On 27 August 1774, Richard Henderson, a judge from North Carolina, organized a land speculation company with a number of other prominent North Carolinians. Originally called “Richard Henderson and Company”, the name was first changed to the “Louisa Company”, and finally to the “Transylvania Company” on 6 January 1775. The men hoped to establish a British proprietary colony by purchasing Kentucky land from the Cherokee, who had settled much of the south and southeastern Kentucky areas and still claimed hunting rights in the abandoned Shawnee lands.
Henderson had hired Daniel Boone, an experienced hunter, to travel to the Cherokee towns and inform them of the upcoming negotiations.
“Back in the early 1770s, most Americans lived east of the Appalachian range. The mountains were hard to cross, and, frankly, the western lands were kind of scary.
Then Daniel Boone enters the story. He offered Cherokee leaders a couple wagonloads of guns, clothes, and cooking utensils in exchange for a huge tract located west of the Appalachians. Just getting to this new land was a burden; in fact, several in Boone’s company got scared and ran home, while others died in skirmishes with the native tribes. But in 1775 the expedition arrived on the Ohio River and established the town of Boonesborough.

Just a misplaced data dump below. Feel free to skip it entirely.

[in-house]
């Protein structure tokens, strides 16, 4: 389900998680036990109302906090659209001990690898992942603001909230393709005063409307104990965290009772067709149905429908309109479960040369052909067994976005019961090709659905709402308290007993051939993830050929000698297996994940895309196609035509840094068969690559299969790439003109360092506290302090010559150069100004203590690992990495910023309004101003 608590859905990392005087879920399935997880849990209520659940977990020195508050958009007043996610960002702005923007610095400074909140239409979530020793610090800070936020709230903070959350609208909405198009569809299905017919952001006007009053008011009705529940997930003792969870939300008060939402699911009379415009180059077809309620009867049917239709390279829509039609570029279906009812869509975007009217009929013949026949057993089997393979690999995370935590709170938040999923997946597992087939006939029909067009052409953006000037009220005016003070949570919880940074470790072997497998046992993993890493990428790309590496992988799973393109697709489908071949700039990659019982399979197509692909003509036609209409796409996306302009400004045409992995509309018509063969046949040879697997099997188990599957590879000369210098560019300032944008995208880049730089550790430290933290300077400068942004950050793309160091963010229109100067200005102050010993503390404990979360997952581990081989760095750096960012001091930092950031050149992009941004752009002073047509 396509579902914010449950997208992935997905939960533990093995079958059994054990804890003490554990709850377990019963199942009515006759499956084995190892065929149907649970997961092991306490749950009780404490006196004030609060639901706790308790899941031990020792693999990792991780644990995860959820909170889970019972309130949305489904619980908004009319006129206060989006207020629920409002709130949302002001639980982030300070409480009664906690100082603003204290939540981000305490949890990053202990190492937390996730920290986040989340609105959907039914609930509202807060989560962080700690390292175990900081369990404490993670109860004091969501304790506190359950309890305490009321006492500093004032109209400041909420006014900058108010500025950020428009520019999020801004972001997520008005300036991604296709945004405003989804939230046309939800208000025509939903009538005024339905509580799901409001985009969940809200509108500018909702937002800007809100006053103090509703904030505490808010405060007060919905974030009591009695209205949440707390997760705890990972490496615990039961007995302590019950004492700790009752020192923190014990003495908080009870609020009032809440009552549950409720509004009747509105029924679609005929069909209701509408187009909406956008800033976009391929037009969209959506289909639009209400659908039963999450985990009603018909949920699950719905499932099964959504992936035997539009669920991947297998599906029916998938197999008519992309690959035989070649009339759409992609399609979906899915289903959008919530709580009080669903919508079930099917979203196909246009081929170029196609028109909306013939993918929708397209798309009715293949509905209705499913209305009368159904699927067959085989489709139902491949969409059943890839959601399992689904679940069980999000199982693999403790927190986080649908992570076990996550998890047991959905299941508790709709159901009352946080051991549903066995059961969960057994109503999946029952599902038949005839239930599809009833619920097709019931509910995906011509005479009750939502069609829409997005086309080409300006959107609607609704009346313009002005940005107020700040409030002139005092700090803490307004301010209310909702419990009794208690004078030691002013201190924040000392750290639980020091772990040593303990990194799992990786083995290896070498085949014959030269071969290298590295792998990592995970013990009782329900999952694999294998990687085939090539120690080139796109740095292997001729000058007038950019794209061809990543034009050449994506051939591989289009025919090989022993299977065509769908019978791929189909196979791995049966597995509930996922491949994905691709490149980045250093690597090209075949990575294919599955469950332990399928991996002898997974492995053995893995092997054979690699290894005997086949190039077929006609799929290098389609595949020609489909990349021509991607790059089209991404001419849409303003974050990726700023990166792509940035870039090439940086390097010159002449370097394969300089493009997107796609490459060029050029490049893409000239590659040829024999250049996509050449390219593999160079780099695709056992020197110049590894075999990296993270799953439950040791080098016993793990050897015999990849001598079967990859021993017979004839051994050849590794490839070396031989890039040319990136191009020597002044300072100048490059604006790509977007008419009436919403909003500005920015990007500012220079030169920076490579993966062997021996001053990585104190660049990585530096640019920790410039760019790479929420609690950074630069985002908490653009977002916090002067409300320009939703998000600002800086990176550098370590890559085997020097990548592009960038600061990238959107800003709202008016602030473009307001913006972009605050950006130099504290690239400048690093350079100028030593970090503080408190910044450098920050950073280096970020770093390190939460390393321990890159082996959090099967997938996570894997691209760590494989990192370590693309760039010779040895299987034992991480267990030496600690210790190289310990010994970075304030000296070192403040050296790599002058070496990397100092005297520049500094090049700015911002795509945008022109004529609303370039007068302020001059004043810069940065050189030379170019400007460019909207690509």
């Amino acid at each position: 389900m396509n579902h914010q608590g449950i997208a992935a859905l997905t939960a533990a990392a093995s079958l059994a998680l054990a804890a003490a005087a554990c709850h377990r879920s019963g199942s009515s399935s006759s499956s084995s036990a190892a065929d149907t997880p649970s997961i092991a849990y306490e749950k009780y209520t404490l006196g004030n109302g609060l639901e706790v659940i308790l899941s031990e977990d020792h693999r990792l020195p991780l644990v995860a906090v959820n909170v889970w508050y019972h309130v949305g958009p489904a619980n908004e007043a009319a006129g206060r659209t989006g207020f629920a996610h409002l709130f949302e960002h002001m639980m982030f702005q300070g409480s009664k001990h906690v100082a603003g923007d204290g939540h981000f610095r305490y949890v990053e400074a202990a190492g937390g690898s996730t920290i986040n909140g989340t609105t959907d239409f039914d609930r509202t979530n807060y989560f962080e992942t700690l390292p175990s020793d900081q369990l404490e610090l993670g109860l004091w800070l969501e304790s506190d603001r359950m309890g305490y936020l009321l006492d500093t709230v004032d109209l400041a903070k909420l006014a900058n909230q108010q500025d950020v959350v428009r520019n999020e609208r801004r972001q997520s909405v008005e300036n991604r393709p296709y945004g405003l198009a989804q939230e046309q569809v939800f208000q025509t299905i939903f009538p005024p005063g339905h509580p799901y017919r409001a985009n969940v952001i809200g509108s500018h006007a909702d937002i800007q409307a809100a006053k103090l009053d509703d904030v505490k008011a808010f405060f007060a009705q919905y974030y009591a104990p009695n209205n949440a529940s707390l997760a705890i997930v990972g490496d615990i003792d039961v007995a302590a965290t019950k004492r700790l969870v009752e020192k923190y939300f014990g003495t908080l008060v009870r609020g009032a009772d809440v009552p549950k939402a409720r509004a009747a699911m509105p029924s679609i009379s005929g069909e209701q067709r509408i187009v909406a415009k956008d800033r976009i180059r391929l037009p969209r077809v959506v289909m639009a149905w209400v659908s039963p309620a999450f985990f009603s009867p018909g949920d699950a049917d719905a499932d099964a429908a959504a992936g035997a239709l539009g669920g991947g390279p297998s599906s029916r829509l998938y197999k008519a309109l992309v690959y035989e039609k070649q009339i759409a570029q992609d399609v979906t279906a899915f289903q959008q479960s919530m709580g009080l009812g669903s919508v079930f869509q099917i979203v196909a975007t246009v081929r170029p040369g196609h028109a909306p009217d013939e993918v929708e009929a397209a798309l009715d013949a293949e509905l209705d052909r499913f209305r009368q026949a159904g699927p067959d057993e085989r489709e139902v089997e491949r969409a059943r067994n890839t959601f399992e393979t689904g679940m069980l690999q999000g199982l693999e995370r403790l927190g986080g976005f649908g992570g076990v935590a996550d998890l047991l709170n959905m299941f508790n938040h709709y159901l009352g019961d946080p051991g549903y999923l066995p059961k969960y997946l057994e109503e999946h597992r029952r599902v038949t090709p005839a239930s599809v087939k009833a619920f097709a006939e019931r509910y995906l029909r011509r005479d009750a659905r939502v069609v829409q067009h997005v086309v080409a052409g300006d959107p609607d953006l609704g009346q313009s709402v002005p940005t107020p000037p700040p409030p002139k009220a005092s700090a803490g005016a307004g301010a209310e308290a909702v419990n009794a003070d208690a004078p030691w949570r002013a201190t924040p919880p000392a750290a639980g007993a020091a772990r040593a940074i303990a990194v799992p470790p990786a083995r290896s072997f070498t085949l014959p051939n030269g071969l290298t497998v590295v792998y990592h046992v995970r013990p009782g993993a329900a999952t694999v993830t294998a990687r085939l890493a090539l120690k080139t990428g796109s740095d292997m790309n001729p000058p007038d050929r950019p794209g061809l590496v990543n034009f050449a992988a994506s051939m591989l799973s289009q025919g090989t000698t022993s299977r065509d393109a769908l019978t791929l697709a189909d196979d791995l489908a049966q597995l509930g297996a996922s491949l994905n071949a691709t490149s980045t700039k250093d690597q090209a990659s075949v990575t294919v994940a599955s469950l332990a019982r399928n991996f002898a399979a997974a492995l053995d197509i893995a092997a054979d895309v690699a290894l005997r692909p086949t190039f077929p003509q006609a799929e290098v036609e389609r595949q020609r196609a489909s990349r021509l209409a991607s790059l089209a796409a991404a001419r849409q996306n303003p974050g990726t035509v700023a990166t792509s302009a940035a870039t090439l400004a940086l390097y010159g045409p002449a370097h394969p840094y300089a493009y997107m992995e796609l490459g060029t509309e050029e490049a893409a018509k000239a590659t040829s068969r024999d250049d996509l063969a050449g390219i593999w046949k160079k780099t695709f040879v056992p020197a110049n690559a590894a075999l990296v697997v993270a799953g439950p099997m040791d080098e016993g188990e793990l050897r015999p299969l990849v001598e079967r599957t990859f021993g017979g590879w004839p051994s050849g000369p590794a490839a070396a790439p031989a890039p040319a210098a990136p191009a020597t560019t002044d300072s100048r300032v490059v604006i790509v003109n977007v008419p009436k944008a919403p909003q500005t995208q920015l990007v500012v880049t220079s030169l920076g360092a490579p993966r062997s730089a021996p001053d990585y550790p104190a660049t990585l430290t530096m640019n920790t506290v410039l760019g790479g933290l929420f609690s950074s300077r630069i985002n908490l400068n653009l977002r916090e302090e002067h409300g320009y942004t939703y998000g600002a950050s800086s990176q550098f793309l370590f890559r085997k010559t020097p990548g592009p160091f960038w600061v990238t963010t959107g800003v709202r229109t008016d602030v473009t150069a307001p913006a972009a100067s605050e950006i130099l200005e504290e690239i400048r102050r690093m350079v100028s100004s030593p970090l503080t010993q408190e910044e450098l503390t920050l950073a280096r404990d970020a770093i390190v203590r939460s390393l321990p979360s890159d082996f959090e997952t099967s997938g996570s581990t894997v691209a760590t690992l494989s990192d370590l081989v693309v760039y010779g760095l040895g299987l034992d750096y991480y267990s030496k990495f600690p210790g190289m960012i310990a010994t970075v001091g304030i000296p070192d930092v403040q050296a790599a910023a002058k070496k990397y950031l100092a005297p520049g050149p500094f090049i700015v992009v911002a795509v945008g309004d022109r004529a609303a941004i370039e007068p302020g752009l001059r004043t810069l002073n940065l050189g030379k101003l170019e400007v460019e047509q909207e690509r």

The Transylvanian settlers set up a government of sorts and then sent a representative named Jim Hogg to the Continental Congress. But the Continental Congress wasn’t too ex- cited about adding any freelance states. Virginia especially was opposed, since it claimed the same land.
excerpt from – Lost States: True Stories of Texlahoma, Transylvania, and Other States That Never Made It By Michael J. Trinklein
The plan unraveled when it was discovered that the purchase was illegal under British law and that the lands had already been claimed by Virginia and North Carolina. For less than a year, the land existed as an extralegal colony. Shortly before the formation of the U.S., Virginia declared the Transylvania Purchase void and officially re-claimed the lands.